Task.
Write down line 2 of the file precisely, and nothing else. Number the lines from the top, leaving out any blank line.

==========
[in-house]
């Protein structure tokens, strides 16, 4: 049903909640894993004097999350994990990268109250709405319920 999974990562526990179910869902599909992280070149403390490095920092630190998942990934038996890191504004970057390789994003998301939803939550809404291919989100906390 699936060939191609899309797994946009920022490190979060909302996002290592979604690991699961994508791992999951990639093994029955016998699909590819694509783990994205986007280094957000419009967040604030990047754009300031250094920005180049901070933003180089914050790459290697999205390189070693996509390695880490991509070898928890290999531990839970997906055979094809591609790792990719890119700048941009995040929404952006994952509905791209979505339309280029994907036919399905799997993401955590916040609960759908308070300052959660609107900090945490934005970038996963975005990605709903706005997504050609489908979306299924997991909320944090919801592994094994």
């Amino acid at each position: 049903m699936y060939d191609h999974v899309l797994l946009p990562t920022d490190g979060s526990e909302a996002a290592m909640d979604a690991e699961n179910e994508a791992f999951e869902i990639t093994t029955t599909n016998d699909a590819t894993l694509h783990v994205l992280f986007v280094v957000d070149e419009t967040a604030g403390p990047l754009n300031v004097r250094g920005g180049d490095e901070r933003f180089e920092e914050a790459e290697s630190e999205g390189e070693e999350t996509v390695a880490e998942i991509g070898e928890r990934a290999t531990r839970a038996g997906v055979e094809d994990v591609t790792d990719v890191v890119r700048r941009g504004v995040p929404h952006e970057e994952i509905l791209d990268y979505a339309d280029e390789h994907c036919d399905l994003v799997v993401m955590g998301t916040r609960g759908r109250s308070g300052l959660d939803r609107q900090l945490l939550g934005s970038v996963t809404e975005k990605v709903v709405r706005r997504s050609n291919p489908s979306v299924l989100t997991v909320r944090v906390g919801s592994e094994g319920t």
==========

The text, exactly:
């Protein structure tokens, strides 16, 4: 049903909640894993004097999350994990990268109250709405319920 999974990562526990179910869902599909992280070149403390490095920092630190998942990934038996890191504004970057390789994003998301939803939550809404291919989100906390 699936060939191609899309797994946009920022490190979060909302996002290592979604690991699961994508791992999951990639093994029955016998699909590819694509783990994205986007280094957000419009967040604030990047754009300031250094920005180049901070933003180089914050790459290697999205390189070693996509390695880490991509070898928890290999531990839970997906055979094809591609790792990719890119700048941009995040929404952006994952509905791209979505339309280029994907036919399905799997993401955590916040609960759908308070300052959660609107900090945490934005970038996963975005990605709903706005997504050609489908979306299924997991909320944090919801592994094994």